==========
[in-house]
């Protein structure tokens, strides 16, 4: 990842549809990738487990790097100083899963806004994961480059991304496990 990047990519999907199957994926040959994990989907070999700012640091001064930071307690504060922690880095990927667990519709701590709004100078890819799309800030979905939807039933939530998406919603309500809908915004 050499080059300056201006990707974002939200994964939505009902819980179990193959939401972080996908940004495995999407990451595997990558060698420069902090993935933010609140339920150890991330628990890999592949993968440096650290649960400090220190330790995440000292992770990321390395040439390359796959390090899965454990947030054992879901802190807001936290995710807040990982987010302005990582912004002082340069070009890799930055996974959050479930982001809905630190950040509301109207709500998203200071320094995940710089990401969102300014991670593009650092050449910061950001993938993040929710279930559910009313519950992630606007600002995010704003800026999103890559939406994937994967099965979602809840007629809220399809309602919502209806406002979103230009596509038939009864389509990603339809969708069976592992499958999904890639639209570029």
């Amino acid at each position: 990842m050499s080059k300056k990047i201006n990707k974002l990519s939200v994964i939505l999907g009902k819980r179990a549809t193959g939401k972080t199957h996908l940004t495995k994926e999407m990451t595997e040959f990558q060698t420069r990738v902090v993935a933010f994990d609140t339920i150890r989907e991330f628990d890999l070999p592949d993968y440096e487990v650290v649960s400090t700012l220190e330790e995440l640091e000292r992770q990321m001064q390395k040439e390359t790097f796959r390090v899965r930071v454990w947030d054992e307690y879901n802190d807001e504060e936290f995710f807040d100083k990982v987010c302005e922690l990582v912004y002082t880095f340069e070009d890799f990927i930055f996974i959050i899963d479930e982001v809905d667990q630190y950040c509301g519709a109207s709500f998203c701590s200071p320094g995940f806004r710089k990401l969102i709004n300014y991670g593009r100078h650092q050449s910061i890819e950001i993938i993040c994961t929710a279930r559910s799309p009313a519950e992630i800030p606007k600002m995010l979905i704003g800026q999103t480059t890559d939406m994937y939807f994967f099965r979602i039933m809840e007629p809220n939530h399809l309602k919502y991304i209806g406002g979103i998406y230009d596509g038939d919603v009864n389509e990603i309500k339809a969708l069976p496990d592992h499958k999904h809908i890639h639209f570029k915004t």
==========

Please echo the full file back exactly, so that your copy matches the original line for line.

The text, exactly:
[in-house]
């Protein structure tokens, strides 16, 4: 990842549809990738487990790097100083899963806004994961480059991304496990 990047990519999907199957994926040959994990989907070999700012640091001064930071307690504060922690880095990927667990519709701590709004100078890819799309800030979905939807039933939530998406919603309500809908915004 050499080059300056201006990707974002939200994964939505009902819980179990193959939401972080996908940004495995999407990451595997990558060698420069902090993935933010609140339920150890991330628990890999592949993968440096650290649960400090220190330790995440000292992770990321390395040439390359796959390090899965454990947030054992879901802190807001936290995710807040990982987010302005990582912004002082340069070009890799930055996974959050479930982001809905630190950040509301109207709500998203200071320094995940710089990401969102300014991670593009650092050449910061950001993938993040929710279930559910009313519950992630606007600002995010704003800026999103890559939406994937994967099965979602809840007629809220399809309602919502209806406002979103230009596509038939009864389509990603339809969708069976592992499958999904890639639209570029």
């Amino acid at each position: 990842m050499s080059k300056k990047i201006n990707k974002l990519s939200v994964i939505l999907g009902k819980r179990a549809t193959g939401k972080t199957h996908l940004t495995k994926e999407m990451t595997e040959f990558q060698t420069r990738v902090v993935a933010f994990d609140t339920i150890r989907e991330f628990d890999l070999p592949d993968y440096e487990v650290v649960s400090t700012l220190e330790e995440l640091e000292r992770q990321m001064q390395k040439e390359t790097f796959r390090v899965r930071v454990w947030d054992e307690y879901n802190d807001e504060e936290f995710f807040d100083k990982v987010c302005e922690l990582v912004y002082t880095f340069e070009d890799f990927i930055f996974i959050i899963d479930e982001v809905d667990q630190y950040c509301g519709a109207s709500f998203c701590s200071p320094g995940f806004r710089k990401l969102i709004n300014y991670g593009r100078h650092q050449s910061i890819e950001i993938i993040c994961t929710a279930r559910s799309p009313a519950e992630i800030p606007k600002m995010l979905i704003g800026q999103t480059t890559d939406m994937y939807f994967f099965r979602i039933m809840e007629p809220n939530h399809l309602k919502y991304i209806g406002g979103i998406y230009d596509g038939d919603v009864n389509e990603i309500k339809a969708l069976p496990d592992h499958k999904h809908i890639h639209f570029k915004t």